Chris Carp has been executive chef of Capital Camps & Retreat Center, a conference center and summer camp, for three years. Founded as a rustic retreat center for Jewish communities in Washington, D.C., and Baltimore, Capital Retreat Center caters to Jewish and non-Jewish groups from 10 to 500 or more.
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One unique aspect of the facility is that the kitchen is strictly kosher, with a religious-based separation of meat and dairy items.
This was a whole new experience for Carp.
"The first year was really rough. I just couldn't figure out what this was all about," he said. "It's been a challenge, but it's made me think outside the box about what I can do."
Carp chatted with me in his small office. On his desk was a photo of Kalea, the 2-year-old daughter of Carp and his wife, Ali.
What does Kalea's name mean?
It means bright and clear. It's Hawaiian. I've been surfing since I was a little kid. I grew up surfing. Me and my dad went on surf trips every weekend. That culture has always been a part of me. Figured I'd pass it on.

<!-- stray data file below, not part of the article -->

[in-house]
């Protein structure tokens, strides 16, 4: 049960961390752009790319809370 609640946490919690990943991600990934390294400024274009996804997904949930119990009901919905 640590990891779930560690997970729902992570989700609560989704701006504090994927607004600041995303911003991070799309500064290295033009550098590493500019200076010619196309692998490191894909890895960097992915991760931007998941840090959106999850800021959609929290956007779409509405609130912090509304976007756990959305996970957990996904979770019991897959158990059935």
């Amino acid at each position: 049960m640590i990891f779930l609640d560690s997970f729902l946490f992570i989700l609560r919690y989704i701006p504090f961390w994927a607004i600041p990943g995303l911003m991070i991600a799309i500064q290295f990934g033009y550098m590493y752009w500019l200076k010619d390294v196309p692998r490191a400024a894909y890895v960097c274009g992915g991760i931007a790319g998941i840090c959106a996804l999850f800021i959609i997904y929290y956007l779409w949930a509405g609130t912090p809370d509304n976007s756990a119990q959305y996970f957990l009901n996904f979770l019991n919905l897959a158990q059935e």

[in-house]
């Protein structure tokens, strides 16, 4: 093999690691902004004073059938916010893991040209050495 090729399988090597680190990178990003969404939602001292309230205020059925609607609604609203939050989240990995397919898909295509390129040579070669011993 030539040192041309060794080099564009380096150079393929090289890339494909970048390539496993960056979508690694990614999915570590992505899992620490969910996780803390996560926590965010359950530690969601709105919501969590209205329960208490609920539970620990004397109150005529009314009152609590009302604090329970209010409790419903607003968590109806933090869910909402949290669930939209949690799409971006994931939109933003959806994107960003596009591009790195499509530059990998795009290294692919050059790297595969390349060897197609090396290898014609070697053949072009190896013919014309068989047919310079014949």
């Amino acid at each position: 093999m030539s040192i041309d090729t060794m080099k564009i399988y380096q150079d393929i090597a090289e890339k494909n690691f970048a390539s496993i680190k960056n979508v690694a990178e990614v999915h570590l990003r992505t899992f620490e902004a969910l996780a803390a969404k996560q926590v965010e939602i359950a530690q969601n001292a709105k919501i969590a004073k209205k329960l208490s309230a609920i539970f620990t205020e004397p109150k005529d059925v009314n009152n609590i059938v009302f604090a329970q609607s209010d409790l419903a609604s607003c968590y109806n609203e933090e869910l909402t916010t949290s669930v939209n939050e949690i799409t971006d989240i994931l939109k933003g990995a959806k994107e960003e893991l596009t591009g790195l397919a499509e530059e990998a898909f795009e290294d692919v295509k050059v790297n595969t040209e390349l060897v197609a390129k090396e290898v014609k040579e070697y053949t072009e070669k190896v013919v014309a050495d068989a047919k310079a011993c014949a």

So where'd you grow up?
Oh, yeah — the surfing capital of the world.
(Laughs) My dad and I would drive down to Cape Hatteras (N.C.) or Wrightsville Beach (N.C.) every weekend. We'd camp. I'm not from a rich family at all. That's how we'd go surfing every weekend. My dad's been surfing since he was, like, 16. He grew up in Florida.
When did you decide to become a chef?
I was more of a social person than an academic person. When I finished high school, I worked in restaurants. And during that time, I was going to community college in Roanoke. And then I started to take a culinary class offered at the community college. I was about two weeks into it, and I said, "You know what? This is something I can do. I feel comfortable, like I have a natural gift for it." That's what led me to go to culinary school.
What school did you go to?
I went to Pennsylvania Culinary Institute in Pittsburgh. It was an accelerated program. I was there a little over a year and a half.
How long have you been a chef?
I'm 26, and I (graduated from culinary school and) started for Hyatt Dulles when I was 21. But really, culinary school is not going to teach you how to cook. It's not going to teach you how to be a chef. It's going to give you the foundation.
Being a chef is managing a whole team of people to produce a quality product. It's not just cooking. If you can cook great, great. You're a great cook. But being a chef is being able to take on the entire thing and being able to overcome obstacles.